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Christians who can humble themselves

· Mass at Santa Marta ·

Prepare, discern, decrease. These three verbs describe the spiritual experience of St. John the Baptist, who came before the Messiah “preaching the baptism of conversion” to the people of Israel. During Mass on Tuesday morning, 24 June, the solemnity of the Nativity of John the Baptist, Pope Francis wished to once again set forth this trinomial as the paradigm of every Christian’s vocation, incorporating it within three expressions which refer to the Baptist’s attitude toward Jesus: “After me, before me, away from me”.

John worked above all to “prepare, taking nothing for himself”. The Pontiff recalled that he “was an important man: the people sought him and followed him”, because his words “were strong” like “a sharp sword”, according to the expression of Isaiah (49:2). The Baptist “reached the hearts” of the people. And if “perhaps he felt tempted to believe he was important, he never gave in to it”, as demonstrated by his response to the experts who asked him if he were the Messiah: “I am a voice, only a voice”, he said, “of one crying in the wilderness. I am only a voice, but I come to prepare the way to the Lord”. His first job, thus, was “to prepare the hearts of the people for an encounter with the Lord”.

But who is the Lord? The answer to this question lies in “John’s second vocation: to discern who the Lord was among so many good people,”. And, as the Pope observed, “the Spirit revealed this to him”. Therefore, “he had the courage to say: ‘This is the one. This is the lamb of God, who takes away the sins of the world’”. While in preparing John said, “After me one will be coming...”, in discerning, in knowing how to discern and point out the Lord, he said: “This is the one…who was before me”.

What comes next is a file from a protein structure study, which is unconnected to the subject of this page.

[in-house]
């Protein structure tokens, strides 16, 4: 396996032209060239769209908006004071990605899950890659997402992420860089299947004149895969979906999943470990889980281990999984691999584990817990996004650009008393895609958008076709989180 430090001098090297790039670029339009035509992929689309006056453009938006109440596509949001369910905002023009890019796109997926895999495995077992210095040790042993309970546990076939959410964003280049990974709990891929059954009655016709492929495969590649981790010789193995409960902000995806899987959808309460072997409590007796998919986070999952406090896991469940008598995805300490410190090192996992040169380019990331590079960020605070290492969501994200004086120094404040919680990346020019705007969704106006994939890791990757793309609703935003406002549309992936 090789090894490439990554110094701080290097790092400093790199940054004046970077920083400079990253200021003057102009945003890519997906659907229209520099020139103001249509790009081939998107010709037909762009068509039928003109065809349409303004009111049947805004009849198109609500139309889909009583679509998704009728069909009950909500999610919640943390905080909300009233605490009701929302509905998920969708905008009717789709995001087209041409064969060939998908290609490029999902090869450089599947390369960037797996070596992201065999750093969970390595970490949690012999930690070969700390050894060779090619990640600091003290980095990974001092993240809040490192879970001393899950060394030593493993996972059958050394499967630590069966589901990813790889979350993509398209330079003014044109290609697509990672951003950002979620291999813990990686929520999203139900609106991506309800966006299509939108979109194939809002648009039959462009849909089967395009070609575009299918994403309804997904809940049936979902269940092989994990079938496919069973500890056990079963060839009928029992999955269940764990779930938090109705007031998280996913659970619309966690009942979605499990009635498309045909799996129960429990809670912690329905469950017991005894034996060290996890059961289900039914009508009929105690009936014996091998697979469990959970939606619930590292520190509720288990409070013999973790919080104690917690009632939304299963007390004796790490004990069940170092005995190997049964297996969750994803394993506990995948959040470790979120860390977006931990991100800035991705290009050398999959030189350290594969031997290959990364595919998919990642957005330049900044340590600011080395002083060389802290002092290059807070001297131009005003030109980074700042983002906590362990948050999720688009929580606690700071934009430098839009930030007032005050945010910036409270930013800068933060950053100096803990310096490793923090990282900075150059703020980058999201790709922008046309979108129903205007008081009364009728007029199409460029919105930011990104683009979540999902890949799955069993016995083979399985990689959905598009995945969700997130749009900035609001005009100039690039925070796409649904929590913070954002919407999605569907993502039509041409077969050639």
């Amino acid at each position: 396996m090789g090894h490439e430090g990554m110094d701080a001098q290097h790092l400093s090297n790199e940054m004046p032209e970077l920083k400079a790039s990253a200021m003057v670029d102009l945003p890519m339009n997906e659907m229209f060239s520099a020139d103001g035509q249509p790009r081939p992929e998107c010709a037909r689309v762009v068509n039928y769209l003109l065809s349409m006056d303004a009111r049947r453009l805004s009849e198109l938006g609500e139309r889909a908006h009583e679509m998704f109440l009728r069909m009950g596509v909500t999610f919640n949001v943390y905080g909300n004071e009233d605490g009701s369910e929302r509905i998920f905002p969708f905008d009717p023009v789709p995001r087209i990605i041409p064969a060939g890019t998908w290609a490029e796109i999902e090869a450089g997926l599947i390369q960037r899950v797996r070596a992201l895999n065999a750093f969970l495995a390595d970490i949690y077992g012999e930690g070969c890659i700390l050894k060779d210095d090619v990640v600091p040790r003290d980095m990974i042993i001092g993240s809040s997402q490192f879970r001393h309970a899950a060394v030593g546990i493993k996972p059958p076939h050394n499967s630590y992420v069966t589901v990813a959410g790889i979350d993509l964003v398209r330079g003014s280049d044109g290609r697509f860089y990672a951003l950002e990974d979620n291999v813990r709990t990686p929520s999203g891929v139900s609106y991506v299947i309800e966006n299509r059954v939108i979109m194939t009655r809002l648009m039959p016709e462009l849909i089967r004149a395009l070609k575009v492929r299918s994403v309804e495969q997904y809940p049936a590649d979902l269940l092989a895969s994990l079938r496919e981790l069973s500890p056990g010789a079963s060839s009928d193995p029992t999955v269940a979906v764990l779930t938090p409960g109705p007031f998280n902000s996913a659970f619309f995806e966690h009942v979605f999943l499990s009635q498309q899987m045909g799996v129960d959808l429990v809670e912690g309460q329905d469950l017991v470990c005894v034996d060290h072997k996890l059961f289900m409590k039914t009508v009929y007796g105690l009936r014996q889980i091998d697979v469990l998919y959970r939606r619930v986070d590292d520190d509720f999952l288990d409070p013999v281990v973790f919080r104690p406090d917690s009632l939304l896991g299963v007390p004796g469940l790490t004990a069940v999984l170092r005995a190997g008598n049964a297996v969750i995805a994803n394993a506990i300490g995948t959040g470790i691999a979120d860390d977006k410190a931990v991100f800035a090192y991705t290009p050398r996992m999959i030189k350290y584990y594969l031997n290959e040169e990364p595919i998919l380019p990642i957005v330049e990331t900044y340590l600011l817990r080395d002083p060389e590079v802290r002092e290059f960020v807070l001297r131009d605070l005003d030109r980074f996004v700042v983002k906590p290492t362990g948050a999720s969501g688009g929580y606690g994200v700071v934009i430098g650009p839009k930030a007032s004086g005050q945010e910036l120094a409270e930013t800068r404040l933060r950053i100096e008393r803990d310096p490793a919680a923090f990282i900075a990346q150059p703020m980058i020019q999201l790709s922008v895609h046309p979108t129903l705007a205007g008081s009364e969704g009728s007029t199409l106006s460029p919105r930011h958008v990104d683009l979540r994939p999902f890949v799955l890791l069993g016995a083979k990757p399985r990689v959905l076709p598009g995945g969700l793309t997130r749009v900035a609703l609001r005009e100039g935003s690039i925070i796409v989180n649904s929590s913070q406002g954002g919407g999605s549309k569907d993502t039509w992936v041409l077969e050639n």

This is where “John’s third vocation: to decrease” comes in, because, as the Bishop of Rome recalled, precisely “from that moment of his life he began to humble himself, to decrease so that the Lord would increase, to the point of allowing himself to be humiliated”. This was, Pope Francis noted, “John’s most difficult milestone, because the Lord had a manner that he hadn’t imagined, at which point in the prison” in which Herod had locked him, “he suffered not only the darkness of the cell but the darkness of his heart”. He was assailed by doubts: “But is he the one? Have I made a mistake?” So much so, the Pope continued, that he sent his disciples to Jesus to ask him: “Are you he who is to come, or shall we look for another?”.

The Pope emphasized that “John’s humiliation is twofold: the humiliation of his death, as the price of a whim”, but also the humiliation of not being able to glimpse “the history of salvation: the humiliation of the darkness of the spirit”. This man who “had proclaimed the Lord’s coming after him”, “had seen him before him”, “knew how to await him, knew how to discern”, now “sees Jesus far away. That promise has become distant. And he ends up alone, in the dark, in humiliation”; not because he loved to suffer but “so that the Lord would increase”. He ended up “humiliated but with his heart at peace”.

In conclusion, Pope Francis declared: “It’s beautiful to think of the Christian vocation like this”. In fact, “a Christian doesn’t proclaim himself, he proclaims another, he prepares the path to another: to the Lord”. In addition, “he must know how to discern, he must understand how to discern the truth from what may resemble the truth but is not: he must be a person of discernment”. Finally, “he must be a person who knows how to humble himself so the Lord may increase in the hearts and souls of others”.

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